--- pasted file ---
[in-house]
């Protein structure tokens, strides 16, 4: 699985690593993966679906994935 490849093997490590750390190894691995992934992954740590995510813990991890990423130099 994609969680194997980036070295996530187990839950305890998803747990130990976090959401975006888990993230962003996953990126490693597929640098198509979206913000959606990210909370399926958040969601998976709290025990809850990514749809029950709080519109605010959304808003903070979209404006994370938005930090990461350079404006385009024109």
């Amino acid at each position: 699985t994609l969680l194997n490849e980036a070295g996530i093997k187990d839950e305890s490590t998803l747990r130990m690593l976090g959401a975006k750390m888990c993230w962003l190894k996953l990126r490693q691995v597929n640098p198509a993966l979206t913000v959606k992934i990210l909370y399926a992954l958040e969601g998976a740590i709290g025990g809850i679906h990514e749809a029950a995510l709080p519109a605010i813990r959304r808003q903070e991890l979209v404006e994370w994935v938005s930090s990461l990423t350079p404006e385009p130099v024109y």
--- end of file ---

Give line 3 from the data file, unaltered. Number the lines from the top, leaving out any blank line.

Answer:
């Amino acid at each position: 699985t994609l969680l194997n490849e980036a070295g996530i093997k187990d839950e305890s490590t998803l747990r130990m690593l976090g959401a975006k750390m888990c993230w962003l190894k996953l990126r490693q691995v597929n640098p198509a993966l979206t913000v959606k992934i990210l909370y399926a992954l958040e969601g998976a740590i709290g025990g809850i679906h990514e749809a029950a995510l709080p519109a605010i813990r959304r808003q903070e991890l979209v404006e994370w994935v938005s930090s990461l990423t350079p404006e385009p130099v024109y």